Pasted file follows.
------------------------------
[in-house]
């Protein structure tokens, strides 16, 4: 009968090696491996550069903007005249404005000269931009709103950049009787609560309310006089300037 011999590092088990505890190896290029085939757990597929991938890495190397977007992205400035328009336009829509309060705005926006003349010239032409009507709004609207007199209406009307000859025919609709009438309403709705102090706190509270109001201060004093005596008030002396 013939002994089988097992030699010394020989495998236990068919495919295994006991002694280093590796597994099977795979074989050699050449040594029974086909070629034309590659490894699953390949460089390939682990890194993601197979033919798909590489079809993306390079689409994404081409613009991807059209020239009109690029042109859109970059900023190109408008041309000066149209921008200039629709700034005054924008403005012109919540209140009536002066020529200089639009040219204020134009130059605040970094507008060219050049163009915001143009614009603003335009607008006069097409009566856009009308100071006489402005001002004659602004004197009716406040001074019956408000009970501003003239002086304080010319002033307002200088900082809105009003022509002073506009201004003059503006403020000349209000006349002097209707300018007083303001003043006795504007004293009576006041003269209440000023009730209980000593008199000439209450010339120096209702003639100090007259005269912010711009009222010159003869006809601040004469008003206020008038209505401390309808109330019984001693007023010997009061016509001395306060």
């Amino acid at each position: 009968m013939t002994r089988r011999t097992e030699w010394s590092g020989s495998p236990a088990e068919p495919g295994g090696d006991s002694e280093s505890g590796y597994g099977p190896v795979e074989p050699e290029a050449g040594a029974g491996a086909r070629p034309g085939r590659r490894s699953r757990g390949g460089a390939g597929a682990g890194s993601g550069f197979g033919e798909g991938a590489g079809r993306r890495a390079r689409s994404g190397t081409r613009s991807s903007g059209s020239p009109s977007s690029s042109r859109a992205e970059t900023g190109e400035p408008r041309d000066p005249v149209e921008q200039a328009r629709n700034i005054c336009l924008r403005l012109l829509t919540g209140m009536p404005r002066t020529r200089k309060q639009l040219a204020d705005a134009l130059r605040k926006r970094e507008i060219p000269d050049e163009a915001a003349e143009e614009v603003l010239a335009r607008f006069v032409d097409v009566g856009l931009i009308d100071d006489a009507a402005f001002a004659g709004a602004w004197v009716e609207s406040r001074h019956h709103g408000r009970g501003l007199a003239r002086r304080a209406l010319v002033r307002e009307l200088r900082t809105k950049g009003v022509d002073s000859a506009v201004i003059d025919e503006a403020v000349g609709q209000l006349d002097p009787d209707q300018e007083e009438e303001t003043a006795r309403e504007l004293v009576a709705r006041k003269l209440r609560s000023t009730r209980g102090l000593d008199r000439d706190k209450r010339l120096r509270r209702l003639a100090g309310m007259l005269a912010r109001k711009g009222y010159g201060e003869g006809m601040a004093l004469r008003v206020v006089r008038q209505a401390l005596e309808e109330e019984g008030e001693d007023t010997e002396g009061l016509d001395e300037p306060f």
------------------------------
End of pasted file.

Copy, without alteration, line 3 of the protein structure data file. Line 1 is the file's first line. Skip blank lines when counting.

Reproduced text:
């Amino acid at each position: 009968m013939t002994r089988r011999t097992e030699w010394s590092g020989s495998p236990a088990e068919p495919g295994g090696d006991s002694e280093s505890g590796y597994g099977p190896v795979e074989p050699e290029a050449g040594a029974g491996a086909r070629p034309g085939r590659r490894s699953r757990g390949g460089a390939g597929a682990g890194s993601g550069f197979g033919e798909g991938a590489g079809r993306r890495a390079r689409s994404g190397t081409r613009s991807s903007g059209s020239p009109s977007s690029s042109r859109a992205e970059t900023g190109e400035p408008r041309d000066p005249v149209e921008q200039a328009r629709n700034i005054c336009l924008r403005l012109l829509t919540g209140m009536p404005r002066t020529r200089k309060q639009l040219a204020d705005a134009l130059r605040k926006r970094e507008i060219p000269d050049e163009a915001a003349e143009e614009v603003l010239a335009r607008f006069v032409d097409v009566g856009l931009i009308d100071d006489a009507a402005f001002a004659g709004a602004w004197v009716e609207s406040r001074h019956h709103g408000r009970g501003l007199a003239r002086r304080a209406l010319v002033r307002e009307l200088r900082t809105k950049g009003v022509d002073s000859a506009v201004i003059d025919e503006a403020v000349g609709q209000l006349d002097p009787d209707q300018e007083e009438e303001t003043a006795r309403e504007l004293v009576a709705r006041k003269l209440r609560s000023t009730r209980g102090l000593d008199r000439d706190k209450r010339l120096r509270r209702l003639a100090g309310m007259l005269a912010r109001k711009g009222y010159g201060e003869g006809m601040a004093l004469r008003v206020v006089r008038q209505a401390l005596e309808e109330e019984g008030e001693d007023t010997e002396g009061l016509d001395e300037p306060f």